Even if you are an expert, chances are that your idea of James Madison is highly skewed. He gets almost no credit for his most important accomplishment; two of his supposed chief achievements were less important than many think; he opposed another before he was for it; and he tried to reel one in after he cast it out.
1) Take the most common title for Madison: “Father of the Constitution.” The standard version of Madison’s life has him working hard to bring about the Philadelphia Convention that wrote the Constitution, presenting the Constitution’s rough draft to the Convention, persuading fellow delegates to adopt it, and co-authoring The Federalist Papers to get it ratified.
But virtually all of that is wrong. Yes, Madison did help persuade the states to assemble a convention, and yes, he did take the lead in drafting the nationalist Virginia Plan, but beyond a three-branch central government—which other delegates proposed as well–most of Madison’s plan was rejected. In fact, he was on the losing side on the majority of votes cast in the Philadelphia Convention. So unhappy was Madison with the Convention’s omission of his favorite ideas that he predicted the new government would fail within a few years. He always refused “credit” for writing the Constitution.
2) After the Philadelphia Convention ended, yes, Madison did work energetically for ratification, notably in his home state of Virginia and in New York. He wrote just over one-third of The Federalist Papers (which in his day were known simply as The Federalist).
But those essays had little effect on the ratification campaign. Most were first published in New York newspapers, where they did not persuade the vast majority of New Yorkers to vote Federalist. (Over two-thirds of the delegates to New York’s ratification convention were elected as Antifederalists.) They weren’t all republished in any other state. And in Virginia, where Madison and his friends did circulate several dozen copies of the book version of the series, it’s not clear that they persuaded anybody. The Federalist Papers’ fame rests on their authors’ later political eminence.
3) Having helped win a narrow victory for the Federalist (pro-ratification) side in his state’s convention, Madison stood for legislative election to the U.S. Senate. He lost. Next, he unhappily submitted himself to an authentically popular campaign for the House, which he resented. Here, despite previously having argued that a bill of rights was both unnecessary and potentially dangerous, Madison accepted his constituents’ demands for one. Only by that margin did he win a seat in the House of Representatives.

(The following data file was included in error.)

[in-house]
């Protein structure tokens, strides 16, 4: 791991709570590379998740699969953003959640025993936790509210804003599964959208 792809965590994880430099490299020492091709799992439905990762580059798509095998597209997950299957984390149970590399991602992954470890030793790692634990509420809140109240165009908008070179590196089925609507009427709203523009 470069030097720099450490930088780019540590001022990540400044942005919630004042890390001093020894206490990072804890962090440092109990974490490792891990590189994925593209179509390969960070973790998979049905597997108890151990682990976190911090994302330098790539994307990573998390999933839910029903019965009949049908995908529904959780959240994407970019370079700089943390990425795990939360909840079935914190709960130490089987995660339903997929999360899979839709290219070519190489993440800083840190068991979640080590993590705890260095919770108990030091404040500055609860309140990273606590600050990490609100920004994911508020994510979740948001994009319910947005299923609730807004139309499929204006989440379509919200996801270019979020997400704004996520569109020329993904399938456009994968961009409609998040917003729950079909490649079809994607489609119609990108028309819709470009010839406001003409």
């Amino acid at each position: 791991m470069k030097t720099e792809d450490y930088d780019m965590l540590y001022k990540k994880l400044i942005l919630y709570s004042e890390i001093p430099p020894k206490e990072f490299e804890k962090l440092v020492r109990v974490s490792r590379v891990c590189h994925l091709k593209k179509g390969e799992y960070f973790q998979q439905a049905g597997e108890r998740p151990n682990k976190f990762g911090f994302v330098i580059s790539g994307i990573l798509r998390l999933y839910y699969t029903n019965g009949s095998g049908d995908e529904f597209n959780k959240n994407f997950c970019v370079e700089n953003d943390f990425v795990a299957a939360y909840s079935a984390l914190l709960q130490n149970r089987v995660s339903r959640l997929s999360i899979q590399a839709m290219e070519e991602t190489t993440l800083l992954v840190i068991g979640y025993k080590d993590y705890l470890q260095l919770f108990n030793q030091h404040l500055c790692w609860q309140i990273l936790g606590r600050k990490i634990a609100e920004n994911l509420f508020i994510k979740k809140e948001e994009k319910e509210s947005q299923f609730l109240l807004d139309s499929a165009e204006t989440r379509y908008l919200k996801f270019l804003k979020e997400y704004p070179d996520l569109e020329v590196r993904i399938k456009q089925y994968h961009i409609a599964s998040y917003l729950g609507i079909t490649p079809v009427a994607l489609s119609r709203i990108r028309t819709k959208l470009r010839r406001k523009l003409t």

Madison really does deserve his title of Author of the Bill of Rights—but only if we understand it as he did. His argument that a bill of rights was unnecessary had been that since Congress would have only the powers that were listed in the Constitution, and since the Constitution did not say, for example, that Congress could regulate the press, it would be superfluous to add provisions such as that Congress could not regulate the press.
In the House, Madison repeated this argument. He also added that adoption of a bill of rights would allay the fears of some people who would otherwise support the Constitution. Besides, since Congress had not been granted power to do any of the things the Bill of Rights would say it could not do, Madison added, this would not restrict the new government’s powers in any significant way. In short, Madison intended the Bill of Rights as a placebo, and he sold it to his colleagues on that basis. With one notable (negative) exception, it would be over a century before the Bill of Rights came to play a significant role in American life—and even then in an un-Madisonian way.
4) In 1791, two years from the Federal Government’s birth, Madison propagated one of the classic approaches to constitutional interpretation: strict construction. In opposition to Alexander Hamilton’s Bank Bill, Representative Madison developed the states’ rights-centered approach to constitutional interpretation that would come to be associated with Thomas Jefferson. By 1798, Madison joined Jefferson and other opponents of Federalist over-reaching in warning that the states would resist unconstitutional and dangerous federal usurpation. In the last decade of his life, the 1830s, Madison decided this argument could be carried too far. Instead of distinguishing the 1790s from the 1830s, he denied that he had said a state could resist federal policy. But he had.
5) Most important among Madison’s achievements, by far, is one for which he gets very little credit. In his very first elected office, aged 25, Madison coined the phrase “free exercise of religion” for the Virginia Declaration of Rights. This marked a great leap for religious freedom from the traditional English “toleration” of dissident opinion. In time, Madison would include the same phrase in the Bill of Rights as well. What almost everyone overlooks, however, is that although Thomas Jefferson drafted the Virginia Statute for Religious Freedom, Jefferson failed to win its adoption. Only Madison was able, through expert parliamentary and political maneuver, to convert Jefferson’s rejected Bill into the mighty Statute that made Virginia’s the first officially secular government in the world. Jefferson claimed the credit, even putting his authorship on his gravestone, but Madison deserves it. Without Madison, it would have been simply a good idea.